• The Load: Kazan starts out this way. He's an autistic man who is somehow able to survive in the Cube long enough to meet the other characters, especially given his knack for springing traps. Near the end it's discovered that he has a very useful skill, as he can perform the arithmetic required for navigating the cube extremely fast.
  • Location Theme Naming: All the characters are named after prisons. Quentin is named after San Quentin State Prison in California, Holloway after the Holloway Prison in London, Kazan after the prison in Kazan, Tatarstan, Russia. Rennes is named after a prison in Rennes, Britanny, France, Alderson after the prison in Alderson, West Virginia, and Leaven and Worth after the prison in Leavenworth, Kansas.
  • Meaningful Echo: Partway through the movie, Quentin says, "Trust me on this. It's my job to read people like an x-ray." This is later echoed as, "Try and see what I see. How my mind works. The flash when I look into someone's head like a fucking x-ray!" turning a previously innocuous line into proof of just how crazed and delusional he really is.
  • Meaningful Name: The characters themselves reflect the prisons they are named after in their personality traits. Kazan (the autistic man) is a disorganized prison. Rennes (the "mentor") pioneered many of today's prison policies. Quentin (the policeman who eventually goes Ax-Crazy) is known for brutality. Holloway is a women's prison. Alderson (who is killed before even so much as seeing another human being within the Cube) is a prison where isolation is a common punishment. Leavenworth runs on a rigid set of rules (Leaven's mathematics), and the new prison is corporately owned and built (Worth, hired as an architect).
  • Mind Screw: The film intentionally offers no real explanations to what the Cube is and why the characters have been placed in it. It just developed by itself, with one architect behind it saying, "Because it's here. You either use it, or admit it's pointless," which in and of itself is pretty mind-screwy.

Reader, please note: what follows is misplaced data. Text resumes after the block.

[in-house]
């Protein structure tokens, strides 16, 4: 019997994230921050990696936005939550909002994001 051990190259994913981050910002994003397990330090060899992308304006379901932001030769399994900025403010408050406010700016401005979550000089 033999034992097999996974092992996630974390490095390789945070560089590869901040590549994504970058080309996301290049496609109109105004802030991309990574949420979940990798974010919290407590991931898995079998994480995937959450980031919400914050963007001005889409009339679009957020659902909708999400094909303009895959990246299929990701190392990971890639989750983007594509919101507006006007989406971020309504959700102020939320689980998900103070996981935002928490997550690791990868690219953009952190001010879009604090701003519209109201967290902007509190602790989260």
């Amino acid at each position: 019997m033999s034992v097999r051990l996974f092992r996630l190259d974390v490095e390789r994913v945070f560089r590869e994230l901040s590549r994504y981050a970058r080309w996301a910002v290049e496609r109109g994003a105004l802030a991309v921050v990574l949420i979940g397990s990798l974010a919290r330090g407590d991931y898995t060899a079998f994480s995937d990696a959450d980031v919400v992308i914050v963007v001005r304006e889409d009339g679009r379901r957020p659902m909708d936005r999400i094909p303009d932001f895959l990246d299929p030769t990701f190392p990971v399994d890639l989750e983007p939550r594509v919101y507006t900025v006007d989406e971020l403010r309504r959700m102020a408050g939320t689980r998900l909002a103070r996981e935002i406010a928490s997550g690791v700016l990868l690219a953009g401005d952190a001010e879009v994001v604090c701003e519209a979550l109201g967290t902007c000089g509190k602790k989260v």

• Minimalist Cast: Only seven people. One of them appears only in the first scene and doesn't interact with the rest.
  • Mobile Maze: The Cube is a highly malicious, non-sentient (we hope) one. Near the end, the characters discover to their horror that all the rumbling machinery they've been hearing are rooms shifting around and they've been jumping from multiple locations the whole time. The Cube is only escapable when a specific room reaches the outer edge before the entire thing locks and the room makes its next days-long journey through the maze. It's actually the very room they started out in.
  • Moral Event Horizon: Quentin crosses it in-universe when he allows Holloway to drop to her death, then goes even further along when he tries to abandon Worth and Kazan, tries to rape Leaven, and violently beats Worth with a boot. It is after this that Leaven refuses to go anywhere near him.
  • Nobody Poops: Averted, as at least one character takes a leak in a corner.
  • No-Holds-Barred Beatdown: Quentin literally gives Worth "the boot" by beating him with it.
  • Offscreen Teleportation: Quentin, now insane, gets pulled down into a cube room and left by the other survivors, who have to use the composite of their knowledge and mathematical prowess to figure out how The Cube works and avoid the traps. They manage to get to the exit, but then he shows up, kills Leaven, and mortally wounds Worth. How he managed to get there without their aid to avoid trapped rooms and to figure out the final pieces of The Cube's puzzle is unknown. Even if he did somehow get there by sheer blind luck, Leaven and Worth also don't notice him opening the door, which is quite loud and clunky. That in itself leans on Breaking the Fourth Wall. The door opening sound effect is played before Quentin reappears. Be honest, viewer: did you hear it?
  • The Oner: After Quentin kills Holloway, there's a near two-minute-long single take of everyone's reactions to it.
  • One-Word Title: Cube.
  • Portal Cut: Non-magical variation. Quentin dies when he's trapped halfway into one room and halfway into another, right as they start to move...
  • Prison Escape Artist: Rennes is a French escape artist known for getting out of prisons. Subverted when he triggers a fatal booby trap shortly after he's introduced. There'll be no easy way out of the Cube, folks.
  • Psycho Party Member: Quentin.
  • Punch-Clock Villain: Although there are no direct examples, it's implied that the builders of the Cube were of this nature.
    "Have you ever been to the Military-Industrial Complex? I have, it's not that complex. It's made up of guys like me. Their desks are bigger, but their jobs aren't. They don't conspire, they buy boats."
  • Razor Floss: Grids of such wire are used to kill off the first character we see. Many traps in the movie are like this.
  • Room 101: While never specifically revealed, there is some speculation that the Cube is one of these. Even if you manage to live through the deadly deathtraps of death, the massive psychological horror experienced within might make you wish you hadn't.